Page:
10 July 2012

Daisies Smile Defiantly At Tesco's

July seems to be the month of oxeye daisies (though I think it's normally June, but this year has gone all awry).

And Monday is Tesco day. My weekly shop has developed into such a routine event that much of it is accomplished without any conscious thought. Somehow I find myself back in the kitchen with a couple of bags of shopping. This Monday’s visit began in much the same way. Quickly scratch out a shopping list – dodge the rain to get in the car – Radio 4 – automatically turn into the car park ... but this time there was something different ... exclaim out loud ‘What’s that?’ (I’m sure you talk to yourself in the car too). On the other side of the road a big starry display of white flowers has miraculously appeared.

The road junction where my Tesco sits is complicated. If you stand in the middle of it you have the option of going to three towns, as well as in or out of Manchester city centre. At that precise point is a small triangular green space; too small to be called a park. It contains trees and grass and at certain times of day groups of slouchy children going to the nearby high school. But at the moment an extravagant sea of meadow flowers sits amongst the mad confusion of cars and buses.

parrs wood roundabout

three views of traffic island in Parrs Wood, Didsbury

I came back to it on my bike to have a closer look. Whoever planted it has done a good job. The daisies and poppies will go over soon, but there are thistles and other plants I don't recognise still developing their buds, and primroses are still flowering underneath. It’s the kind of planting that a brave council might try in the larger areas of grass in a big park, not a tiny noisy traffic island. I wonder if it's the result of some subversive guerrilla gardening. I hope so.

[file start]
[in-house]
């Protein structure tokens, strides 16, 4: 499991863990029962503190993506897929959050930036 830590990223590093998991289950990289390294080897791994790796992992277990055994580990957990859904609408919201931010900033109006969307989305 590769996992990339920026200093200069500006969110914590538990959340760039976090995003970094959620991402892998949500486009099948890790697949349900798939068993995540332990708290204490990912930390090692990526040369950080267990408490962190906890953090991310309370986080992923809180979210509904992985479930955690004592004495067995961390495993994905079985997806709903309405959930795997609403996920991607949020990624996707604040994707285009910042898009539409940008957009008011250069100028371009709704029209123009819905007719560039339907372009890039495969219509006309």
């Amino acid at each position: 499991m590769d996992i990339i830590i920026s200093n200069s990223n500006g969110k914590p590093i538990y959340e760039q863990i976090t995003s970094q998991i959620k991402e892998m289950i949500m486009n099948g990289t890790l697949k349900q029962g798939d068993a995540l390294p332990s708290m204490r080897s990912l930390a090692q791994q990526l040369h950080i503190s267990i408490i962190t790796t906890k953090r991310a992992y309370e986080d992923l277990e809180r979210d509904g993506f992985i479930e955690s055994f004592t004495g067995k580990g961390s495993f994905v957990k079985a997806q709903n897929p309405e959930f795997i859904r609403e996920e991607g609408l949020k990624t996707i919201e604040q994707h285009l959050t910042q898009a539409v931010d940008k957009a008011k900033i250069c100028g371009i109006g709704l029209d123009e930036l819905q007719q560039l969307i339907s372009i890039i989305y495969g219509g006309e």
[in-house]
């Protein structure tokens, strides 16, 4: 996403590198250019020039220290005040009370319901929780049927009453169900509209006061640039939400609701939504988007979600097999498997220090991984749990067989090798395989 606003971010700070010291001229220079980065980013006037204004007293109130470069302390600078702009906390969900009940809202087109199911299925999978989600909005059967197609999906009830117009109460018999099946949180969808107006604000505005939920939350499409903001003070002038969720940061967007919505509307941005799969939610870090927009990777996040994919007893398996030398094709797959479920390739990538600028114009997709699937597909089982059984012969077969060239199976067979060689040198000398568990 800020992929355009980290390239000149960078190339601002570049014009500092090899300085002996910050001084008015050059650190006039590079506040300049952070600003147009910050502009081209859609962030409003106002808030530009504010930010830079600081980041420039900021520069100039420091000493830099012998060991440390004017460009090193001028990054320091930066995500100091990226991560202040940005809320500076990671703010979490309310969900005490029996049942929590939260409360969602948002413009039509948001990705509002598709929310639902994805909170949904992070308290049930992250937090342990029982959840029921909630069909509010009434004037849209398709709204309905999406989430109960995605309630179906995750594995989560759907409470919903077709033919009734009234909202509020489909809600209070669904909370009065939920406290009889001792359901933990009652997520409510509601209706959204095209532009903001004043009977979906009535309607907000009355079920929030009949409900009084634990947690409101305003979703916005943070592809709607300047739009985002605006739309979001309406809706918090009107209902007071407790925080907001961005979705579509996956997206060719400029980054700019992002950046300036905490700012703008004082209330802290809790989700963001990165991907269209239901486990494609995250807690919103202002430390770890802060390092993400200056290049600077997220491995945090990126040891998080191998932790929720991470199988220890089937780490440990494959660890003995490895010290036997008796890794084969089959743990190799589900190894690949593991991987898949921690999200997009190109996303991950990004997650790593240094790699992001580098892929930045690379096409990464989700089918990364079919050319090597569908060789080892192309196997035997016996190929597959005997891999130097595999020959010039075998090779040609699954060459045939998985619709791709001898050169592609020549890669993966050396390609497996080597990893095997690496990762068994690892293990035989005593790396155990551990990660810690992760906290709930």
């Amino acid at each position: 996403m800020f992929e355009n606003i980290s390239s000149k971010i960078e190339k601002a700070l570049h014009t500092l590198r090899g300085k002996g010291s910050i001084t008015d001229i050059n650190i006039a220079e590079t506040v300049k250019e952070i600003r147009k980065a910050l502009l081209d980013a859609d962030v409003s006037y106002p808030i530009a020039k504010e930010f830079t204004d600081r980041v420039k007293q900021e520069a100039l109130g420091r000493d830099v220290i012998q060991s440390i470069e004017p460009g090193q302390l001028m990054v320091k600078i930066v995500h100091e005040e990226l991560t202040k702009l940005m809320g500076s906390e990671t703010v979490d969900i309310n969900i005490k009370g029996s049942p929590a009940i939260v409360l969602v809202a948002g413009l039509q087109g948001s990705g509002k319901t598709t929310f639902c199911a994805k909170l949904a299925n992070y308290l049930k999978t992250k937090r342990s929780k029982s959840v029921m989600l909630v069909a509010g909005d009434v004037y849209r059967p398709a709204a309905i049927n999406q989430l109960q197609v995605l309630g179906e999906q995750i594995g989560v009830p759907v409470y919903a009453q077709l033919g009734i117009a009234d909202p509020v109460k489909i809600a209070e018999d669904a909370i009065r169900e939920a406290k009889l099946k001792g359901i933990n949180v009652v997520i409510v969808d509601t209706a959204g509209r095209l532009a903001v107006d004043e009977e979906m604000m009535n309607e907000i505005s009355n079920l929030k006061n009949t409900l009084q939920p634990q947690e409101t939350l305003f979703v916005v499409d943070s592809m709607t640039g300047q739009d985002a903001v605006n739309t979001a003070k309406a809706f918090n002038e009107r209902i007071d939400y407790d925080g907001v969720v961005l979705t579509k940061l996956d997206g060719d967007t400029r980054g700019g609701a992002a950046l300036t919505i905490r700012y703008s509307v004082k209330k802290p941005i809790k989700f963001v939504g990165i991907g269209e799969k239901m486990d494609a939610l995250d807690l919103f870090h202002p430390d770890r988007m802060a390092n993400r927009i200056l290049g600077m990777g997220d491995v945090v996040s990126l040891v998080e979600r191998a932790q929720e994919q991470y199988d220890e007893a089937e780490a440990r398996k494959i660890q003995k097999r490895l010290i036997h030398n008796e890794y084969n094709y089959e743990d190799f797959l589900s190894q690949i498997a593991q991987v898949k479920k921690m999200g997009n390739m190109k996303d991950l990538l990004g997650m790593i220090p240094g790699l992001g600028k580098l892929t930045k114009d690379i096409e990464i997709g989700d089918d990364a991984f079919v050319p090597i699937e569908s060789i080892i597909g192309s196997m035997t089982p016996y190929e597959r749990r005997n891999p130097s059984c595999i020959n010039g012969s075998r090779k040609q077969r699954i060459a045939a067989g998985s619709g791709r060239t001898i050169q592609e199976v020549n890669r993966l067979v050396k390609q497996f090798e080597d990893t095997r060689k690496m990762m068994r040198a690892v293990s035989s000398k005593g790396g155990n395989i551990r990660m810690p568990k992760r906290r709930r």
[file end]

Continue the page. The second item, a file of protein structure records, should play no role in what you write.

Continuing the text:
This traffic island was created in the 1930s, perhaps earlier. A bus depot was on the current Tesco site, on the very edge of Manchester, and the roads from the three towns (then villages) were wide and quiet. The current high school with its associated cinema complex were the kitchen gardens and orchards of a grand house.

1935 map of Parrs Wood
1935 map  of Parrs Wood showing bus depot and open ground

1909 Parrs Wood East Didsbury Station
1909 Looking through rail bridge to Parrs Wood

1935 Parrs Wood
1935 Bus depot to left (and no cinema to right)

 As Manchester developed all the surrounding land was built on and another bigger road was driven through. The bus depot closed and as the wheel of time has turned we now have a large tram terminus being built nearby. During all these changes the triangle of greenery remained. To be honest it would help the traffic flow immensely if it was cut down and turned into a proper roundabout, which would make my Tesco run much smoother, and I’m sure I’m not the only one has thought that. I don’t know why it survives. Perhaps it was bequeathed to the council and can’t be altered, though more likely it’s a matter of lack of money.

This new fashion for councils to plant meadow flowers and leave grass to grow high is caused by having to meet national biodiversity standards, and shrinking budgets, but it has the effect of producing chaotic areas of nature in the normal urban landscape of concrete and conformity.

How strange that this small overlooked traffic island has become, by the simple addition of oxeye daisies, a gentle symbol of sedition against one of the greatest examples in our age of corporate banality.